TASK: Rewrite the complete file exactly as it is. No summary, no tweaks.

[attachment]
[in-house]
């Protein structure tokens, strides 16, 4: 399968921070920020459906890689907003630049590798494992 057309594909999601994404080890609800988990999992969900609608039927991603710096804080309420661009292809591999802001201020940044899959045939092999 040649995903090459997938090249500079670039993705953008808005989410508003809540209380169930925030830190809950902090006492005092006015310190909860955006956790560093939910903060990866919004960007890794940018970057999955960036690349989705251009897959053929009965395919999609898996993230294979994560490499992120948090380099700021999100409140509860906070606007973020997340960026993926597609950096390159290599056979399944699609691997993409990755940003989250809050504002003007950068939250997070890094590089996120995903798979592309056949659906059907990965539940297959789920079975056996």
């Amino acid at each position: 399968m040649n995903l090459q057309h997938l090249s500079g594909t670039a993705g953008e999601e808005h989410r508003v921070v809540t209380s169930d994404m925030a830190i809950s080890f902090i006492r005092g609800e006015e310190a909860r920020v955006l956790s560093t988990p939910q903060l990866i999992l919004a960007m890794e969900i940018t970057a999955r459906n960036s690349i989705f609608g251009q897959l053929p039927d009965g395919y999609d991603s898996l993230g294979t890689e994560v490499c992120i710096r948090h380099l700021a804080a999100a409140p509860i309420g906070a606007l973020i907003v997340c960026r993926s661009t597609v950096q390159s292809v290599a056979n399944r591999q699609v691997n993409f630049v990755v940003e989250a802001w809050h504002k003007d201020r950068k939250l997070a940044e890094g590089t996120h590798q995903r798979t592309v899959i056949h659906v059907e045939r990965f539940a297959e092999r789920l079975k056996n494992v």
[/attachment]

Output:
[in-house]
């Protein structure tokens, strides 16, 4: 399968921070920020459906890689907003630049590798494992 057309594909999601994404080890609800988990999992969900609608039927991603710096804080309420661009292809591999802001201020940044899959045939092999 040649995903090459997938090249500079670039993705953008808005989410508003809540209380169930925030830190809950902090006492005092006015310190909860955006956790560093939910903060990866919004960007890794940018970057999955960036690349989705251009897959053929009965395919999609898996993230294979994560490499992120948090380099700021999100409140509860906070606007973020997340960026993926597609950096390159290599056979399944699609691997993409990755940003989250809050504002003007950068939250997070890094590089996120995903798979592309056949659906059907990965539940297959789920079975056996």
């Amino acid at each position: 399968m040649n995903l090459q057309h997938l090249s500079g594909t670039a993705g953008e999601e808005h989410r508003v921070v809540t209380s169930d994404m925030a830190i809950s080890f902090i006492r005092g609800e006015e310190a909860r920020v955006l956790s560093t988990p939910q903060l990866i999992l919004a960007m890794e969900i940018t970057a999955r459906n960036s690349i989705f609608g251009q897959l053929p039927d009965g395919y999609d991603s898996l993230g294979t890689e994560v490499c992120i710096r948090h380099l700021a804080a999100a409140p509860i309420g906070a606007l973020i907003v997340c960026r993926s661009t597609v950096q390159s292809v290599a056979n399944r591999q699609v691997n993409f630049v990755v940003e989250a802001w809050h504002k003007d201020r950068k939250l997070a940044e890094g590089t996120h590798q995903r798979t592309v899959i056949h659906v059907e045939r990965f539940a297959e092999r789920l079975k056996n494992v």